The International Government Communication Forum’s third and final session for Wednesday, Challenging the Lack of Capacity in an Era of Change Communication, tackled the importance of lifelong education in the field of communication, and emphasised the need for experienced communication specialists to ensure the integrity of communication in a digital age.
The session saw Sir Craig Oliver, Director of Politics and Communication for former British Prime Minister David Cameron, Dr Abdullah Al-Maghlouth, Ministry of Media Spokesman and Director-General of the Centre for Government Communication in KSA, and Mike Kujawski, Managing Partner, Centre of Excellence for Public Sector Marketing, Canada, in discussion. It was moderated by Muntaha Al Ramahi, TV Anchor and Host of Al Arabiya’s Panorama talk show.
“The topic of government communication is complicated. We’ve seen great acceleration in communication, and some governments have not been able to catch up. One of the key issues causing governments to lag behind is the fact that schools and universities are not offering courses in fields like specialised media projects, media monitoring, content creation, audience behaviour, or analytics, so departments do not have qualified employees to keep them ahead of the curve,” said Dr Al-Maghlouth.
When people reach out to government or other platforms and don’t get a quick response – or any response at all – they voice their frustration, and governments get defensive, he added. “This causes trust issues, and a lack of transparency. Today we all have access to the right platforms, but we’re relying on automated monitoring when manual monitoring – using people with intellect – is much more reliable. With this in mind, it’s absolutely vital that academics start playing a bigger role in qualifying people to manage the fast-changing pace of communication.”
Social marketing, not social media
Kujawski agreed that there’s tremendous pressure on government communicators to motivate behavioural change. To achieve that they need to look to social marketing, he added. “This is not to be confused with social media. Social marketing is an effective and science-driven way for governments to effectively motivate behaviour change over time. Social marketing studies the target audience and understands its motivations and barriers to change, but it also looks at social science theories.”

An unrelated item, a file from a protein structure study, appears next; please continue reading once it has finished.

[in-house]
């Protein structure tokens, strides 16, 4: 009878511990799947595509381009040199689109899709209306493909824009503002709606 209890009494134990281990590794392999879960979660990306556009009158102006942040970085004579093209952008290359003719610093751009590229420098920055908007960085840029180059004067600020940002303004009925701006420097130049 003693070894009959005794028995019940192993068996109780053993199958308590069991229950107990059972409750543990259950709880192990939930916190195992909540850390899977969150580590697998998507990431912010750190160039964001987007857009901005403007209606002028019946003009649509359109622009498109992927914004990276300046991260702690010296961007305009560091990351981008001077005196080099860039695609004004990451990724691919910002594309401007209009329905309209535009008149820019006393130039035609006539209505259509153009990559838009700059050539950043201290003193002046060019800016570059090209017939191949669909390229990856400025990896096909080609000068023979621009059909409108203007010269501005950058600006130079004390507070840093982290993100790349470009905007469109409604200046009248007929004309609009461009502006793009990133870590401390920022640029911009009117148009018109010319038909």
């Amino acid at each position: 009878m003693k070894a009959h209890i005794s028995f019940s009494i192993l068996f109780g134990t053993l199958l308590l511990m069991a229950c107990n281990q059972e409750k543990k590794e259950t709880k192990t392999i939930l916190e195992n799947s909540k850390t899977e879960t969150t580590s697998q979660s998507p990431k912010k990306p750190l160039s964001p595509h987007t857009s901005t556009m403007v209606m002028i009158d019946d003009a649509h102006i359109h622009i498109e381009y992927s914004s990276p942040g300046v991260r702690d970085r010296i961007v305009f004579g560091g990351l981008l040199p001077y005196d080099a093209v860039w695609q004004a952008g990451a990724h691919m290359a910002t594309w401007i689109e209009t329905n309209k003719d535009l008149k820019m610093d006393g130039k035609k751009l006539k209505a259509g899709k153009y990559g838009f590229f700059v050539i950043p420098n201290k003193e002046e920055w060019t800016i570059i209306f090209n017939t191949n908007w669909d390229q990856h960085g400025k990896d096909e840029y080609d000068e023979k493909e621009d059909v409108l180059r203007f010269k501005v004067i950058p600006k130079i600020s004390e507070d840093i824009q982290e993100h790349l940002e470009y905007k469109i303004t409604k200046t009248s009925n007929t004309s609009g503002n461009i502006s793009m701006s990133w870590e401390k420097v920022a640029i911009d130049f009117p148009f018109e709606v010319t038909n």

He added that the term ‘marketing’ isn’t used very often in the public sector, saying that in the world we live in, “it should be applied more than ever. Governments can use the same tools that corporations use to sell products to improve the lives of citizens and benefit society for all. This is not just a process, however. It’s a mindset. By doing their research and ensuring they’re approaching communication as a lifelong education, governments can understand their audiences and how to approach them to enact the greatest change.”
Know your story for quick, positive communication
Sir Oliver emphasised Dr Al-Maghlouth’s point about governments being slow to change. “Governments are sometimes slow to communicate and can therefore be defined by constant communication on social media, which can make them defensive. As a government, it’s important to act fast, know your story and send positive communications out to balance negative communication. It’s also important to know that people react emotionally before they act rationally, which is often the opposite of how governments act.”
Sir Oliver added that it was vital to hire people who understood that. “Great communication needs long-term, strategic thought, and good people. If you don’t have someone who can help you frame your argument properly, you risk having the opposition, or someone else, frame your argument for you, and it’s very difficult to escape that,” he pointed out.
Crisis management as vital as fire extinguishers
Speaking of acting fast, Dr Al-Maghlouth said that “crisis control was as important as having fire extinguishers in a building”, adding that governments should have “crisis control drills” so that they know what to do in case of an emergency. He used New Zealand Prime Minister Jacinda Ardern as a great example of what a good communicator looks like. “In the recent attacks in New Zealand, and I hope nothing like that ever happens again, Jacinda Ardern was quick, emotional and direct. As a result, nobody blamed her for the attacks. Instead people admired her. Governments need to let go of bureaucracy and embrace change and a faster pace. People are compassionate, and governments need to reflect that in their communications.”
Middle East model of communication
Dr Al-Maghlouth cited a study done by a Stanford researcher who found that posting content at the weekend was unnecessary as fewer people were online during that time. “In the Middle East however, it’s just the opposite,” he said. “People are more active at weekends here. The Middle East needs its own communication model. We need to find and create think tanks and research centres that can help us form the foundations of our own communications format. We can take lessons from other countries, yes, but we must not copy-paste their communication models.”
Organised by the International Government Communication Centre (IGCC) of Sharjah Government Media Bureau, IGCF 2019 is held under the patronage of His Highness Sheikh Dr Sultan bin Mohamed Al Qasimi, Supreme Council Member and Ruler of Sharjah. The two-day event held at Sharjah Expo Centre runs under the theme ‘Behavioural Change Towards Human Development’, and has brought together global thought leaders, prominent figures, top officials, and government communication experts from around the world to discuss and explore international best practices.
© Press Release 2019